Sixty-five was selected as the targeted retirement age because, at the time, only a small percentage of the population lived beyond it, and thus the cost of insurance was manageable.
Today, many people live 20 years and more beyond 65 (hence the title of the book, “Life After Law: What Will You Do With the Next 6,000 Days?”)
As lawyers near retirement age, many experience conflicting emotions. Those who love practicing law will want to continue doing it, perhaps until they “die with their boots on.” Those who are ready to move on will be more willing to leave their practices, most likely by selling them.
However, except for those in large firms that enforce a mandatory retirement age, or mandatary departure in the event their revenue production falls below a stated amount, most lawyers are unwilling or financially unable to leave their practices.
How many lawyers in solo or small-firm practices (who typically are not known for financial foresight) have adequately made provisions for life after the law?
Some states now require lawyers to have estate plans for their practices, providing for succession in the event of a lawyer’s death or disability. But considerations related to retirement go well beyond that. Here are three that are paramount:
1) A financial plan
It should go without saying that life insurance and a disability policy are essential for any sole practitioner. Other steps to take include drafting a will and an estate plan that states your direction for the wealth you have earned. The plan can create trusts to conserve assets, to provide financially for all the expenses necessary to close a practice and to value properly the practice for insurance or sale.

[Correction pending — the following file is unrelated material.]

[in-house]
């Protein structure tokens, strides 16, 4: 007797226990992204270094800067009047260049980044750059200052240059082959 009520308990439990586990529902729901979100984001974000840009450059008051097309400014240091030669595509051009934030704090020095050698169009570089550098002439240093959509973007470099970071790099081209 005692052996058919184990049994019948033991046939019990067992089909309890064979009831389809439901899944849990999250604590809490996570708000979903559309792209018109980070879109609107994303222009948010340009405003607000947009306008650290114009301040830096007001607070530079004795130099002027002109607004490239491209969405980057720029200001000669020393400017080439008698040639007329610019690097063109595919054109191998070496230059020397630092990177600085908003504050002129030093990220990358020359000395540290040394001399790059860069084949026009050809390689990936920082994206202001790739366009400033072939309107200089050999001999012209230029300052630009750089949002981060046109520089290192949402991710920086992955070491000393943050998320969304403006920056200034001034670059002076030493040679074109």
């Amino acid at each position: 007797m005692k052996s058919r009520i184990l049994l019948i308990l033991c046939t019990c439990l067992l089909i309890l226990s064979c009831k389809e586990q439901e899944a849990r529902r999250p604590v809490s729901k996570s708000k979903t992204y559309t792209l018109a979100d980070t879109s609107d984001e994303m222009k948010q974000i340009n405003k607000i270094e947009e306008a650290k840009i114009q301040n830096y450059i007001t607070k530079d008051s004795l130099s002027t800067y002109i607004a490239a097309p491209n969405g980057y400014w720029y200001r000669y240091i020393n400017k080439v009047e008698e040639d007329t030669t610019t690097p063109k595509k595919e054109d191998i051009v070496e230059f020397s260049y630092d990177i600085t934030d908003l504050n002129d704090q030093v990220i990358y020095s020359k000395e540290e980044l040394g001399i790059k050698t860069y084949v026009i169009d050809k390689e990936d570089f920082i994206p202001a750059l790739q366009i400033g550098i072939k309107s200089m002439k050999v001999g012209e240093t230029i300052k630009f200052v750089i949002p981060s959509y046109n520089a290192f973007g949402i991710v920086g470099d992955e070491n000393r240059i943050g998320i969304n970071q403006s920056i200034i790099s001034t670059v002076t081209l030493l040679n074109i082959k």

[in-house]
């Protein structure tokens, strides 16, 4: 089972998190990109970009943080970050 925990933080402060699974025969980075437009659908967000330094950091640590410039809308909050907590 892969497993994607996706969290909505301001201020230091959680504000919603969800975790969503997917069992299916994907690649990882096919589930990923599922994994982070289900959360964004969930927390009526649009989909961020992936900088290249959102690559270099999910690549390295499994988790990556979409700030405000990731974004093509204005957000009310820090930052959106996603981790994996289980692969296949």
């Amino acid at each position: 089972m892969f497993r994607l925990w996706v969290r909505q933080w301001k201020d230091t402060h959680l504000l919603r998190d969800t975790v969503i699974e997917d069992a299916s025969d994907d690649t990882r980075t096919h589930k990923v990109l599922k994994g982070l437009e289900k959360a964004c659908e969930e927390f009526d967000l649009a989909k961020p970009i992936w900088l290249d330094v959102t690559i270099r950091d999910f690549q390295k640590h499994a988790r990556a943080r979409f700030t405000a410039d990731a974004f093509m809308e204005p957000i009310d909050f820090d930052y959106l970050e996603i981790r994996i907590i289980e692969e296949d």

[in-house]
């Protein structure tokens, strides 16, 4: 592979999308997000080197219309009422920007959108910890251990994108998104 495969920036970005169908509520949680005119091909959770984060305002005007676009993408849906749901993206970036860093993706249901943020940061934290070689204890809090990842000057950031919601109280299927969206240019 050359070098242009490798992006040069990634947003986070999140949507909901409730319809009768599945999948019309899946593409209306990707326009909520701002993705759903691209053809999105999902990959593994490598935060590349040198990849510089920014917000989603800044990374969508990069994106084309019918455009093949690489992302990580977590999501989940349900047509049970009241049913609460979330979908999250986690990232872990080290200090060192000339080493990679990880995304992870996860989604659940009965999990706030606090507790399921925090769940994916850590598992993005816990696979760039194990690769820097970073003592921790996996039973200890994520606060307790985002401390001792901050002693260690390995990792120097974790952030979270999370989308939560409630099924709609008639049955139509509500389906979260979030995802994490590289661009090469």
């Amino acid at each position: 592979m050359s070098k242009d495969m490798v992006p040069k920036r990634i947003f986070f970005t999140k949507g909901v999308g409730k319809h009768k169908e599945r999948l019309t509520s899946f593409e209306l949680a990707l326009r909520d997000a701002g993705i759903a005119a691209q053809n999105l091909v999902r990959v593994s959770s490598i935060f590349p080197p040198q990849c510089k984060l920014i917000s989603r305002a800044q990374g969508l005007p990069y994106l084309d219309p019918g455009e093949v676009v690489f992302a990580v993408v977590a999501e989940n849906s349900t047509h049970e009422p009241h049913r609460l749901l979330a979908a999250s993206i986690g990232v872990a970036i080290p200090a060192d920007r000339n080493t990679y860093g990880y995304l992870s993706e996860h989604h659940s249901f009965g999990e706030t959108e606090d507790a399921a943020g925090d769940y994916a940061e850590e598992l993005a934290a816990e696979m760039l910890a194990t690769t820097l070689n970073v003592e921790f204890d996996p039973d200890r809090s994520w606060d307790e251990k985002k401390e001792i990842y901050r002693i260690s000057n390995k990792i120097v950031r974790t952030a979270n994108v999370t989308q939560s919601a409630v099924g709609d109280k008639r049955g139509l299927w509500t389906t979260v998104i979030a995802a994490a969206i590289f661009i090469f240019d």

2) A succession plan
If you intend to stay in practice, you should designate a conservator or other representative to handle matters if you suddenly die or are disabled. If the practice is not sold, the best succession alternative is to groom a successor, initially brought on board as an associate or a lateral partner. Ideally, this succession plan can be structured to phase in over a period of up to five years, as client responsibilities gradually move to the new lawyer.
During this period, there can be ongoing conversations with important clients about the coming transition, an opportunity to forge new ties between the successor and both current and new contacts, and sufficient planning to ensure that the new lawyer is completely up to speed on what clients need and expect.
Preparing makes all the difference when you’re trying to avoid a rocky transition while turning your practice over to a successor.
3) A retirement plan
Having one of these can be the toughest of all. Successful people are typically passionate about what they do for a living, but the questions get trickier when they’re concerning personal satisfaction, self-worth and well-being. It’s particularly hard when lawyers must ask themselves: Would it truly make me happy to quit working completely and perform community service? Or, alternatively, would starting a new career lead to fulfillment?
Lawyers can feel conflicting emotions when they’re trying to decide if they should retire. A successful transition will require all the traits that defined your success as a lawyer: motivation, acceptance of risk, resiliency and commitment. Each person’s approach will be different from all others and can change over time, so don’t feel as though you’ve burned bridges to your past life.
What is common to all lawyers is that these realities and needs must be faced. Lawyers who fail do so in effect are throwing away the value of their practices, and in the process, relinquishing their life’s work without getting anything in return.
A lawyer should not ignore perhaps the largest asset in his estate: his practice. The value is there. After investing years of hard work and financial resources in expanding the practice, effective planning allows a lawyer to reap the benefits of that value and the extensive investment of time and effort that created it.
No matter what your age, the time to start planning is now.